The BME Automated Drive Lab delivered one of the professional sensations to the ITS World Congress, held in Hamburg, in 2021. October 11-15. Carried out on different continents each year, it is the most significant global event within the intelligent transportation industry. At the same time, participating in the event equals the entry to the international professional community.
This year, more than 200 industry representatives, like research institutes, traffic infrastructure operators and organizations from the private sector participated in the conference from all parts of the world. Despite the pandemic, they showcased their solutions and projects to more than 10 thousand people.
Hungary has been the participant of this international event for the first time, which proves the dynamic development of the Hungarian intelligent transportation industry and that we have R&D research results that belong to the global forefront. This is what the presentation of the BME Automated Drive Lab confirmed, hand in hand with two of its strategic partners, the Hungarian Public Road PLC and ZalaZONE.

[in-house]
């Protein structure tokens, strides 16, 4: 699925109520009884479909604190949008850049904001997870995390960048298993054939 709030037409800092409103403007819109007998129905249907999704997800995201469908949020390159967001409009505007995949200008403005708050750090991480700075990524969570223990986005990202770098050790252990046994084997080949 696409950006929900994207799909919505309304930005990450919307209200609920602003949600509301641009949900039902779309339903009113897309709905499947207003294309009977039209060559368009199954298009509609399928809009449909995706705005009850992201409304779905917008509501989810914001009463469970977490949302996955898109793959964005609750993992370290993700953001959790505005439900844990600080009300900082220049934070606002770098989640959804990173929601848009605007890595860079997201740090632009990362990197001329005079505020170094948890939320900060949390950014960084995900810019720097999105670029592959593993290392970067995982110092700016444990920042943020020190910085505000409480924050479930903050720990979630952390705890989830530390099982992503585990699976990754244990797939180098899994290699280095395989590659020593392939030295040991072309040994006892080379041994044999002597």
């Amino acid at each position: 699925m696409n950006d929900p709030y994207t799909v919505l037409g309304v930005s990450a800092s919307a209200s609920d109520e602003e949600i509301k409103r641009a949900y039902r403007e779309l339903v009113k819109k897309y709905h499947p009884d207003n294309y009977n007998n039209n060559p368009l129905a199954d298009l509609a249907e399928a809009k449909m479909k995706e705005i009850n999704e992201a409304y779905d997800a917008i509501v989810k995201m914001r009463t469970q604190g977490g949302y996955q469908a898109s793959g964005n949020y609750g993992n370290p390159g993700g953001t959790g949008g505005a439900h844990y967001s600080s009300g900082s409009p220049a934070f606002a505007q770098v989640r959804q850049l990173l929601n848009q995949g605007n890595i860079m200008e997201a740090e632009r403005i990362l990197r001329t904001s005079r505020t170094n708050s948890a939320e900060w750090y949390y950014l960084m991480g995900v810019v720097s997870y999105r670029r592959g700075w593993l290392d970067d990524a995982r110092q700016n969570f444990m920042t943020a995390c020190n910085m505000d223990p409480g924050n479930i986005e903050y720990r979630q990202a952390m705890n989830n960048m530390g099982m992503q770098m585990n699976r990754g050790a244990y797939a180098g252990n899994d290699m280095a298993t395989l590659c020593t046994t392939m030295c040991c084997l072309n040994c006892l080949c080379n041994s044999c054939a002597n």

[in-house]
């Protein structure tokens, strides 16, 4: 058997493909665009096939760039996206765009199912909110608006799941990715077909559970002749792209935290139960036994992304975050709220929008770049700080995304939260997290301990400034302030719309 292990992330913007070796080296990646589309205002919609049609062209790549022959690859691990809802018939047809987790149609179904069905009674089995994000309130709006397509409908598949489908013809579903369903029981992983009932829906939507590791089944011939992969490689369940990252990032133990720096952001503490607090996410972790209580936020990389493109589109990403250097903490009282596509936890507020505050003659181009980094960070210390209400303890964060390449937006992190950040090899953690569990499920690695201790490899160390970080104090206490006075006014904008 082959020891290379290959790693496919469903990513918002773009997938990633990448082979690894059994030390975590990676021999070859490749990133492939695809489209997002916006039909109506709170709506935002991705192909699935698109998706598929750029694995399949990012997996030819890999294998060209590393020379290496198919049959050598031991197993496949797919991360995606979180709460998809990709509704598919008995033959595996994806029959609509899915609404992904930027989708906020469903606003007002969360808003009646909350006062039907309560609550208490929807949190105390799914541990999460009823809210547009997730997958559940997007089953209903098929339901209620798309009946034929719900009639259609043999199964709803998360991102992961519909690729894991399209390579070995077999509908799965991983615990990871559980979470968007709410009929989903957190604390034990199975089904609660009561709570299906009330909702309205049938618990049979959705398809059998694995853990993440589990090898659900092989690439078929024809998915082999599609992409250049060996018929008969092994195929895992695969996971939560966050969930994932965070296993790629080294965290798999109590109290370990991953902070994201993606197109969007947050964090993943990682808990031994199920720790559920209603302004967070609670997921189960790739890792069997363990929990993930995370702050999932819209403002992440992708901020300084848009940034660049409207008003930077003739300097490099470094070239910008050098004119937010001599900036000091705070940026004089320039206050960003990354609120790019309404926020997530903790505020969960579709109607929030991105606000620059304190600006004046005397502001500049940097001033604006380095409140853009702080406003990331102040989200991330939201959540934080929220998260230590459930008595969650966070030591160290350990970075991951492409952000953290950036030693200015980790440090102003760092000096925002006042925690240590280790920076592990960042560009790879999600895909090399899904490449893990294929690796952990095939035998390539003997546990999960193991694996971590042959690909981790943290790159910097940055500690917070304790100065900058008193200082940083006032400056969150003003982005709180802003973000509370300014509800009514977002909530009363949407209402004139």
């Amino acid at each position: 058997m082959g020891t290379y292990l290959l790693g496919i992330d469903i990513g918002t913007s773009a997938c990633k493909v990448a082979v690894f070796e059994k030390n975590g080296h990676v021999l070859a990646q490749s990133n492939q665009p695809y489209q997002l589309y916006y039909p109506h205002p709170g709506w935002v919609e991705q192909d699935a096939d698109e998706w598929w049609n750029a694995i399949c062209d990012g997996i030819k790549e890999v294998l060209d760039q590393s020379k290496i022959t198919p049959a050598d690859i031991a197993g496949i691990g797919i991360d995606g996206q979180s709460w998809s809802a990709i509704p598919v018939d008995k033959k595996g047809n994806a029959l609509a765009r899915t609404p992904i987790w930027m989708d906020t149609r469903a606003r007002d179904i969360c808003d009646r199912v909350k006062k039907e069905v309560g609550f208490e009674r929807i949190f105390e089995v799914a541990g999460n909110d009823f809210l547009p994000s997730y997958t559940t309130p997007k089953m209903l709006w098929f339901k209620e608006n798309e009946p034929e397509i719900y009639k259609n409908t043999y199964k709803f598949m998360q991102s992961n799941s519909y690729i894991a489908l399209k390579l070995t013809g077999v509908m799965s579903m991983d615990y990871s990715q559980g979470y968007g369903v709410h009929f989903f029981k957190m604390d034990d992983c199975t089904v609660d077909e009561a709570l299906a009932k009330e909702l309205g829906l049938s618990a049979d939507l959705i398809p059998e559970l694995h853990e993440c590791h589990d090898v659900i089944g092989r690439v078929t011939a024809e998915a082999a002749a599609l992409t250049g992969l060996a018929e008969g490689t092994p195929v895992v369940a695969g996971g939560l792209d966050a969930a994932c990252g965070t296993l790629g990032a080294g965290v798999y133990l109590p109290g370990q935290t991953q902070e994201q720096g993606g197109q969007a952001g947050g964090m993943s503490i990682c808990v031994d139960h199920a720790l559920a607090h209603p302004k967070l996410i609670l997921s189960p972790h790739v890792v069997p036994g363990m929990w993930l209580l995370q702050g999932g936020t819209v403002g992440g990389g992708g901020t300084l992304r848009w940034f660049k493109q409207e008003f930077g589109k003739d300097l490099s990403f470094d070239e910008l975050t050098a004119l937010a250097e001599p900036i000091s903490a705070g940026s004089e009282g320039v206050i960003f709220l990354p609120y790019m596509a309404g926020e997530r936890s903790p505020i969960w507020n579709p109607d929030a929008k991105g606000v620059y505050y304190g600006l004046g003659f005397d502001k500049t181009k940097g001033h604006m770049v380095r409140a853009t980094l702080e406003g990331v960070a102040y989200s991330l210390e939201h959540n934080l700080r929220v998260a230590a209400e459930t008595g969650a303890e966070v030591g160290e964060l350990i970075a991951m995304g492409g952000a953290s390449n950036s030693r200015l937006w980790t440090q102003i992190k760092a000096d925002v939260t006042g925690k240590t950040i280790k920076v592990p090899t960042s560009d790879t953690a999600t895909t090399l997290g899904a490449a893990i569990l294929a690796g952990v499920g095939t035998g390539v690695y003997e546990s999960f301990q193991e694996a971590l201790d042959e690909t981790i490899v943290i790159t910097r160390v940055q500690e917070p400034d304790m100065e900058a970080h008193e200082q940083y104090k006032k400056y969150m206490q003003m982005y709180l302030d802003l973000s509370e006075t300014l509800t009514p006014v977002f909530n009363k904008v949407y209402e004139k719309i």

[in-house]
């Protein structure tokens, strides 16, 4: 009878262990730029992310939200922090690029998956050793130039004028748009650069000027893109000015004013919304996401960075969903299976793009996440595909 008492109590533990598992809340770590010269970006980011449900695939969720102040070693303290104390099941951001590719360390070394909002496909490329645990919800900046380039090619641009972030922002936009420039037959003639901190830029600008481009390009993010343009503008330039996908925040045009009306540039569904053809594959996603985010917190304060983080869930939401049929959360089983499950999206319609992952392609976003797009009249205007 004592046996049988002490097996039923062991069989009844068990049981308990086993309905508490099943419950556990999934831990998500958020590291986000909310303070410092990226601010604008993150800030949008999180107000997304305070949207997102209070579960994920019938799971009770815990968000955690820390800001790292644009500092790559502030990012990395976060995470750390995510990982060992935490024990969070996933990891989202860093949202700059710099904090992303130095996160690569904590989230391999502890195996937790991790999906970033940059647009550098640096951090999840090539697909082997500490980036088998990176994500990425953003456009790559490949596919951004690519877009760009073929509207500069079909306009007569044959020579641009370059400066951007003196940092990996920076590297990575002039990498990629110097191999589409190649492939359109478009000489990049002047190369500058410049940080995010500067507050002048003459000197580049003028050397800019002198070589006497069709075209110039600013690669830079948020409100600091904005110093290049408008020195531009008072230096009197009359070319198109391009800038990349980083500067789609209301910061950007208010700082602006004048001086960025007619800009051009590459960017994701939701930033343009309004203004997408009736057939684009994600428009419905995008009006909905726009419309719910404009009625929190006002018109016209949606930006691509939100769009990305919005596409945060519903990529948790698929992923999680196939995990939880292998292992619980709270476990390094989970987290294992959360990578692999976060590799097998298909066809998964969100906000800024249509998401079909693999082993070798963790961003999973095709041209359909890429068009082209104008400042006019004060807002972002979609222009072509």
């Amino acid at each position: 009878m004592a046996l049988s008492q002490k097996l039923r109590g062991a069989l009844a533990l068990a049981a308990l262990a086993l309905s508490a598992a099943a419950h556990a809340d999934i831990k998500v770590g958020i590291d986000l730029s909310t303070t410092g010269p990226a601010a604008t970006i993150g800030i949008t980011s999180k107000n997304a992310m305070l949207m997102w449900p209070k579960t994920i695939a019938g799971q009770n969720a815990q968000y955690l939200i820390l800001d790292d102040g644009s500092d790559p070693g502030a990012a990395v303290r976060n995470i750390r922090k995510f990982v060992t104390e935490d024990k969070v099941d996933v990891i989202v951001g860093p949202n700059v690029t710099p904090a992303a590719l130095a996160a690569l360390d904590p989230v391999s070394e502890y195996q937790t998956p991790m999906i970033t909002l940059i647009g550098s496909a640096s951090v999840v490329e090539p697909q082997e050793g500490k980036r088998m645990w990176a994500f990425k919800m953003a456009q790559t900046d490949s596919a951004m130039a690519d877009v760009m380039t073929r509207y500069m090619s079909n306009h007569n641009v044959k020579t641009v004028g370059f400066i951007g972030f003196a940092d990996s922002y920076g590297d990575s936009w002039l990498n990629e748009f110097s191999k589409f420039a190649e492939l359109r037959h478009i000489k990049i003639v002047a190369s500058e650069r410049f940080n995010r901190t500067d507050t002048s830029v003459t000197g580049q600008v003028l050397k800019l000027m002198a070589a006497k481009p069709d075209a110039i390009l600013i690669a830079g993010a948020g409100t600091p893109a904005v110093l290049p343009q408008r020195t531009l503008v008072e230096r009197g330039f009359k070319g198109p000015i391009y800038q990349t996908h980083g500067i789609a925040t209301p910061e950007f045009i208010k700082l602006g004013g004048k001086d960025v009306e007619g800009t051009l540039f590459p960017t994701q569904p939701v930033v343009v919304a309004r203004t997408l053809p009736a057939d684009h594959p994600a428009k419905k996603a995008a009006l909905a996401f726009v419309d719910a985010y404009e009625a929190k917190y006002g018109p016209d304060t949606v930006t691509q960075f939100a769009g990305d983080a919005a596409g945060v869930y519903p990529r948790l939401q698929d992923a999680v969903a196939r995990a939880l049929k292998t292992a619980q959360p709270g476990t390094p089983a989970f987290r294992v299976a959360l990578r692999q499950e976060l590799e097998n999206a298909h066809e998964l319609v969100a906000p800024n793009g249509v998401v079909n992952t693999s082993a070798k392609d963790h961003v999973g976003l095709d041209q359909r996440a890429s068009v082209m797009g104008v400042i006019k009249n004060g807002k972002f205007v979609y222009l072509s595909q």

Our imposing stand was increasingly popular, where we carried out a special demonstration. Besides the presence of Professor László Palkovics, the Minister of Innovation and Technology, the renowned international representatives of the industry commented approvingly on our virtual demonstration and the research results.
Our Lab has been pursuing a tight cooperation with these partners for a long time now. Our common goal is to make the Hungarian public road system intelligent, to fortify the Hungarian research & development and to actively connect Hungary into the international professional ecosystem.
“The introduction proved to be impactful.” - summed up the event Dr. Zsolt Szalay, the Founder and Director of the Automated Drive Lab. He has been leading the team that introduced the Cloud Based Digital Twin and Smart Infrastructure System in Hamburg. The live demo of the system validated the whole concept. “We received positive feedback only. We found that the approach represented by the system has a global relevance, while it also turned out that we are the first ones on a global scale with this revolutionary solution.”